A study from a consortium of five Japanese universities has shown that different university programmes to promote the equal geographic distribution of doctors increases the number of graduates practising in rural areas in Japan. Graduates from these programmes were on average 24 per cent more likely to work in non-metropolitan areas than those not involved in these programmes.
Japan has admissions programmes integrated in each university with a medical school, which either obliges or encourages medical school graduates to practise in rural areas. There are three types of programmes: The regional quota programme where a certain number of the incoming high-school students in a medical course must be from a local region, the scholarship programme where the medical students benefit from a scholarship for six years in exchange for practising in designated areas after graduation, and a combined quota and scholarship programme.
Immigrant doctors could also play a critical role in filling physician shortages in rural communities across the United States. Yet they often face tough immigration and licensing barriers that prevent them from serving in these communities, according to the Centre for American Progress, a non-partisan policy institute.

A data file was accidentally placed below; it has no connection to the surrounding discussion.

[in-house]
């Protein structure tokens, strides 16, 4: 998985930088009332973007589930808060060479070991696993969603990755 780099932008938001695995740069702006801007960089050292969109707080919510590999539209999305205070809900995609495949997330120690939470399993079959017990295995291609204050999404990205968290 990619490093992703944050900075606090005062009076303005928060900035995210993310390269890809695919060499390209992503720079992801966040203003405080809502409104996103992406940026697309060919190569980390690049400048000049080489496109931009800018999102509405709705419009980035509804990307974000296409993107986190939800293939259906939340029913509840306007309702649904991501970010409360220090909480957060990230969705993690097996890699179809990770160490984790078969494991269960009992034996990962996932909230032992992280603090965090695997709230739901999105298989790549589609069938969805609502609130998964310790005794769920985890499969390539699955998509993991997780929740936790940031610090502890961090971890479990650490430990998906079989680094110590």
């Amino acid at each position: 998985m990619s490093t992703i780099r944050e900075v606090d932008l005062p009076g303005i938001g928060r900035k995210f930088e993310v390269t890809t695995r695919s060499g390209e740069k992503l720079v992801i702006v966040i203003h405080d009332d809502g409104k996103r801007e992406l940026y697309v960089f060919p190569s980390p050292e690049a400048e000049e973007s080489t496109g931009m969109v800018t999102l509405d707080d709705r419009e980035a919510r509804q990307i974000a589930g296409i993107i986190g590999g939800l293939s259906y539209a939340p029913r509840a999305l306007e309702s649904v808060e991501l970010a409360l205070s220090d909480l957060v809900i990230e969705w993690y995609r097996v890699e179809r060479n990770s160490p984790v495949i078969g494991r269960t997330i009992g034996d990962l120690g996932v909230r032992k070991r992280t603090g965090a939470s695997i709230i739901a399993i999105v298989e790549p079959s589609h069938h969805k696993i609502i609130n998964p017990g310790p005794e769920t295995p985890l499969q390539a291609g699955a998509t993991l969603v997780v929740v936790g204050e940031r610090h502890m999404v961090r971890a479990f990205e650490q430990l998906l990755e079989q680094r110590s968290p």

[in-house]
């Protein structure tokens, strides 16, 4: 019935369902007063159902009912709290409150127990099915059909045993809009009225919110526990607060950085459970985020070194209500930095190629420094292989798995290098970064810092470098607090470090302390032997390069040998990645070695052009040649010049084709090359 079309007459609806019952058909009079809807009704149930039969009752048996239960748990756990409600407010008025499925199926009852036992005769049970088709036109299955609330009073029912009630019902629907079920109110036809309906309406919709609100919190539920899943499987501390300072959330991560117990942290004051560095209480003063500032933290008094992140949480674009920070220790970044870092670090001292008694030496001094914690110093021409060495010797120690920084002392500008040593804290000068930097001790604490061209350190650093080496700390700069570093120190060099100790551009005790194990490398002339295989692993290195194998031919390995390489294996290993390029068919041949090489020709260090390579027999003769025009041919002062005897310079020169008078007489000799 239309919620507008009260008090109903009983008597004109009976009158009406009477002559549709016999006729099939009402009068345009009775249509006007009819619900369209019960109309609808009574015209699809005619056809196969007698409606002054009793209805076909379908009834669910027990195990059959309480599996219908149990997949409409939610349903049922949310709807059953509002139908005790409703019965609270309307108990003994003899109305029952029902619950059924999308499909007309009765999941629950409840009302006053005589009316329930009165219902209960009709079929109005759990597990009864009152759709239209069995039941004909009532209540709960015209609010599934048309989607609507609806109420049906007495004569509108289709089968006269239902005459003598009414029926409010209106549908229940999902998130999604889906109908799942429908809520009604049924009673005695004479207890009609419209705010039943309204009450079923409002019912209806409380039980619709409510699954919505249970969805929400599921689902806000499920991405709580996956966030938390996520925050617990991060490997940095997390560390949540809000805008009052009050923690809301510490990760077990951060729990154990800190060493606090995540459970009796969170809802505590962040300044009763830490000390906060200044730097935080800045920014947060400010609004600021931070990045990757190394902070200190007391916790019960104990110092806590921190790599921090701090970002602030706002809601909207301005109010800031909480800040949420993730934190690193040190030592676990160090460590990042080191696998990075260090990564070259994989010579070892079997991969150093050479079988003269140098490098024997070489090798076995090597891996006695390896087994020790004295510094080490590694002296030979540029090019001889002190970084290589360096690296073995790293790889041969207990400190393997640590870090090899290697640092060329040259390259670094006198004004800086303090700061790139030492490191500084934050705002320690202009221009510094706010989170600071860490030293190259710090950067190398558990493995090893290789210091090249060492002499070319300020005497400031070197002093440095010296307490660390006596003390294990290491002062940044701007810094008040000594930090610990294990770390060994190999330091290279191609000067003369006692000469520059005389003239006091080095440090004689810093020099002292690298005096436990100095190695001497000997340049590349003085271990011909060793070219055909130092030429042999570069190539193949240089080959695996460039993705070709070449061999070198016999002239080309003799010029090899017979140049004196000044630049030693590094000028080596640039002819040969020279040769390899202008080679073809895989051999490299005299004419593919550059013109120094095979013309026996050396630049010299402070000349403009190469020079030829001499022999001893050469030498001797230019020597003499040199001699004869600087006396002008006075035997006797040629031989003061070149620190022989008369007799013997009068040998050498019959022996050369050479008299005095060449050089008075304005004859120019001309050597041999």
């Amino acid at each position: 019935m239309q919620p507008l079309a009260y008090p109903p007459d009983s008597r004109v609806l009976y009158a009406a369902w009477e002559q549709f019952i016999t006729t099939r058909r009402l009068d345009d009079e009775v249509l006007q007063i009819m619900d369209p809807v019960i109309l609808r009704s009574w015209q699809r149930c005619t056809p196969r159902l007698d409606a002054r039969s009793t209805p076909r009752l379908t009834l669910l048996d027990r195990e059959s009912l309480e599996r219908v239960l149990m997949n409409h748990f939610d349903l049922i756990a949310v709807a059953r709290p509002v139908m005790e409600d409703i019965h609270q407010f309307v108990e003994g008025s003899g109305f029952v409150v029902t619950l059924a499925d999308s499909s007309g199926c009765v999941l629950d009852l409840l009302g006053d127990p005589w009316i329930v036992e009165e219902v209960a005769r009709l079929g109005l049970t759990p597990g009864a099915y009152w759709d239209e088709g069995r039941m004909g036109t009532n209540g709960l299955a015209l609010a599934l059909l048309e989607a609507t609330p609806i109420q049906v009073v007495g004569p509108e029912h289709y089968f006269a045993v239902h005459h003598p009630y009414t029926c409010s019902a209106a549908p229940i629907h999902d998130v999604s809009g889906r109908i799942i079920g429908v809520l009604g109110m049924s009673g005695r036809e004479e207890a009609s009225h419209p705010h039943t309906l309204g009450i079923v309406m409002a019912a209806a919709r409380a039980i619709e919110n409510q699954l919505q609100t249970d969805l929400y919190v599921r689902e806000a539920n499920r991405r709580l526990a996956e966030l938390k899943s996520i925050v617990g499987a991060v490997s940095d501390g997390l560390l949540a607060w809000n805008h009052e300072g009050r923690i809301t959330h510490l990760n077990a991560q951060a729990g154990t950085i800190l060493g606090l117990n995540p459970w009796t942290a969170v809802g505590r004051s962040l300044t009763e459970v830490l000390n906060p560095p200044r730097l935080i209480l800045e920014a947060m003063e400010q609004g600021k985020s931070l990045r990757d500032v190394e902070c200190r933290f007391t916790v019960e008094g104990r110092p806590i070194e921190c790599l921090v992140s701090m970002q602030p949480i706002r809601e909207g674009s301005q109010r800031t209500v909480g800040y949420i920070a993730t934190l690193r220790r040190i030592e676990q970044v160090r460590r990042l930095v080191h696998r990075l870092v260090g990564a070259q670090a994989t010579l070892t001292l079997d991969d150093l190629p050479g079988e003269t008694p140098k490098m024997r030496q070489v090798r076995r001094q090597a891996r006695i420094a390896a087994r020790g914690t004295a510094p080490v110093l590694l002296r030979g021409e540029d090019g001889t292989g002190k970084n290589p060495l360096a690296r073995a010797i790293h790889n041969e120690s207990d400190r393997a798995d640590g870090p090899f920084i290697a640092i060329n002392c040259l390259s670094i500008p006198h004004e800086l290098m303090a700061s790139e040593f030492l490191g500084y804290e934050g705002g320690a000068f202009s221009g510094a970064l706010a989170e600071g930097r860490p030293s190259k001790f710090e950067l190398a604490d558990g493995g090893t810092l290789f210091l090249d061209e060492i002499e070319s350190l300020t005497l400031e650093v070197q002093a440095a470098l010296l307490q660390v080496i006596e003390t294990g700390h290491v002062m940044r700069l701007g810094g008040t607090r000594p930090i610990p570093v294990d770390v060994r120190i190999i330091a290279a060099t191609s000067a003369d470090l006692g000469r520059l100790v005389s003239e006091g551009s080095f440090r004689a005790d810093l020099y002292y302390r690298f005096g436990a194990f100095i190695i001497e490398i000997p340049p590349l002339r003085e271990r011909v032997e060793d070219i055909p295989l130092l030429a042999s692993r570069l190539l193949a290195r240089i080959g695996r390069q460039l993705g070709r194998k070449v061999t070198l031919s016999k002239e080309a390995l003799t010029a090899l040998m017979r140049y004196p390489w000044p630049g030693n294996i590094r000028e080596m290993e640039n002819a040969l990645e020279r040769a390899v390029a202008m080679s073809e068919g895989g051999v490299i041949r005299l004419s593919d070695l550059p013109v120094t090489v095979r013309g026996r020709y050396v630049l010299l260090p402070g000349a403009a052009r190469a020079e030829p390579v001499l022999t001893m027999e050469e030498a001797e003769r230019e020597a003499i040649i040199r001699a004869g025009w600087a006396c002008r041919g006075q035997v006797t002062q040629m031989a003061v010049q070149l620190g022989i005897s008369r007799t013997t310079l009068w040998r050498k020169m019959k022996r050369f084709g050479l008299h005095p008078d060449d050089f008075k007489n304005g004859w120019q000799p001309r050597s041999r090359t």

“It’s also clear that current state and federal regulatory frameworks pose barriers for immigrant doctors who want to work in rural areas,” says Silva Mathema, the institute’s senior policy analyst of immigration policy. “The United States needs reforms at all levels of government to harness the talents of immigrant doctors to help minimise physician shortages and ensure that patients in rural communities get the care they need.”